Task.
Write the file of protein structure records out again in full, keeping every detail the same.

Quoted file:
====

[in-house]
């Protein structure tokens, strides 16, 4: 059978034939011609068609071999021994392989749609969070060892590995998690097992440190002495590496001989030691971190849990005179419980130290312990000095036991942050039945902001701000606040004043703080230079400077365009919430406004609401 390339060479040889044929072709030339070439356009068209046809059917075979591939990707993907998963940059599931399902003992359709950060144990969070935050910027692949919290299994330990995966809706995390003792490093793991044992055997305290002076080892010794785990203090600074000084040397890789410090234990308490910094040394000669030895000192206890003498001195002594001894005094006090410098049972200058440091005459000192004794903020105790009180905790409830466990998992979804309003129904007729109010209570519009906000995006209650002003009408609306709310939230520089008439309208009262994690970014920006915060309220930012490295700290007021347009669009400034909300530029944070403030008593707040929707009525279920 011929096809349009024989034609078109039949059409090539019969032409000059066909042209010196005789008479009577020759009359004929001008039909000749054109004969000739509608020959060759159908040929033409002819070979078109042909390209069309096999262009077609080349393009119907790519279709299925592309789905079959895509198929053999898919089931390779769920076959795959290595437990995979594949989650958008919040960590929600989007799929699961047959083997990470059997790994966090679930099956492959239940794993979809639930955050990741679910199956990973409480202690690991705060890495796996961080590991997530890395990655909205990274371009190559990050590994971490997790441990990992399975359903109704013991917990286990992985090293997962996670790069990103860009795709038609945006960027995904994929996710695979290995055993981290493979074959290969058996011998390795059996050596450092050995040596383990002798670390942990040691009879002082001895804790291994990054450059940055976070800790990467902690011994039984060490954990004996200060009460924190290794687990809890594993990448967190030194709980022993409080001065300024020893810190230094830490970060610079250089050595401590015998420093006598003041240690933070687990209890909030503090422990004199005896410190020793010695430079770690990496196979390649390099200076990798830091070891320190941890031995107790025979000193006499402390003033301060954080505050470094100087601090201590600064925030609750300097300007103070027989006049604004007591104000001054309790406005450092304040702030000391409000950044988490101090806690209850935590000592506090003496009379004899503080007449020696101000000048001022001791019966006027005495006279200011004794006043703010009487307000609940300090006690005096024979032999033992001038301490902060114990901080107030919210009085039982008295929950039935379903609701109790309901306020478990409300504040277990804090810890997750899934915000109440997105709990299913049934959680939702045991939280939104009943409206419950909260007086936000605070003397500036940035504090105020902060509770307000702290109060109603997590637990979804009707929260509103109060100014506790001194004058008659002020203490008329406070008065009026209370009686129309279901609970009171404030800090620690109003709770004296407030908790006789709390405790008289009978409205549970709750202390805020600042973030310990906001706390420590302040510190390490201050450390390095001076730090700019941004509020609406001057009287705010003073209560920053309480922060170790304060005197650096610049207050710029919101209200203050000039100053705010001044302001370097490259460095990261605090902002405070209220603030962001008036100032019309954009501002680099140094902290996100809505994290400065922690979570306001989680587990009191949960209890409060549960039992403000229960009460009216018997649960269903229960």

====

[in-house]
């Protein structure tokens, strides 16, 4: 059978034939011609068609071999021994392989749609969070060892590995998690097992440190002495590496001989030691971190849990005179419980130290312990000095036991942050039945902001701000606040004043703080230079400077365009919430406004609401 390339060479040889044929072709030339070439356009068209046809059917075979591939990707993907998963940059599931399902003992359709950060144990969070935050910027692949919290299994330990995966809706995390003792490093793991044992055997305290002076080892010794785990203090600074000084040397890789410090234990308490910094040394000669030895000192206890003498001195002594001894005094006090410098049972200058440091005459000192004794903020105790009180905790409830466990998992979804309003129904007729109010209570519009906000995006209650002003009408609306709310939230520089008439309208009262994690970014920006915060309220930012490295700290007021347009669009400034909300530029944070403030008593707040929707009525279920 011929096809349009024989034609078109039949059409090539019969032409000059066909042209010196005789008479009577020759009359004929001008039909000749054109004969000739509608020959060759159908040929033409002819070979078109042909390209069309096999262009077609080349393009119907790519279709299925592309789905079959895509198929053999898919089931390779769920076959795959290595437990995979594949989650958008919040960590929600989007799929699961047959083997990470059997790994966090679930099956492959239940794993979809639930955050990741679910199956990973409480202690690991705060890495796996961080590991997530890395990655909205990274371009190559990050590994971490997790441990990992399975359903109704013991917990286990992985090293997962996670790069990103860009795709038609945006960027995904994929996710695979290995055993981290493979074959290969058996011998390795059996050596450092050995040596383990002798670390942990040691009879002082001895804790291994990054450059940055976070800790990467902690011994039984060490954990004996200060009460924190290794687990809890594993990448967190030194709980022993409080001065300024020893810190230094830490970060610079250089050595401590015998420093006598003041240690933070687990209890909030503090422990004199005896410190020793010695430079770690990496196979390649390099200076990798830091070891320190941890031995107790025979000193006499402390003033301060954080505050470094100087601090201590600064925030609750300097300007103070027989006049604004007591104000001054309790406005450092304040702030000391409000950044988490101090806690209850935590000592506090003496009379004899503080007449020696101000000048001022001791019966006027005495006279200011004794006043703010009487307000609940300090006690005096024979032999033992001038301490902060114990901080107030919210009085039982008295929950039935379903609701109790309901306020478990409300504040277990804090810890997750899934915000109440997105709990299913049934959680939702045991939280939104009943409206419950909260007086936000605070003397500036940035504090105020902060509770307000702290109060109603997590637990979804009707929260509103109060100014506790001194004058008659002020203490008329406070008065009026209370009686129309279901609970009171404030800090620690109003709770004296407030908790006789709390405790008289009978409205549970709750202390805020600042973030310990906001706390420590302040510190390490201050450390390095001076730090700019941004509020609406001057009287705010003073209560920053309480922060170790304060005197650096610049207050710029919101209200203050000039100053705010001044302001370097490259460095990261605090902002405070209220603030962001008036100032019309954009501002680099140094902290996100809505994290400065922690979570306001989680587990009191949960209890409060549960039992403000229960009460009216018997649960269903229960």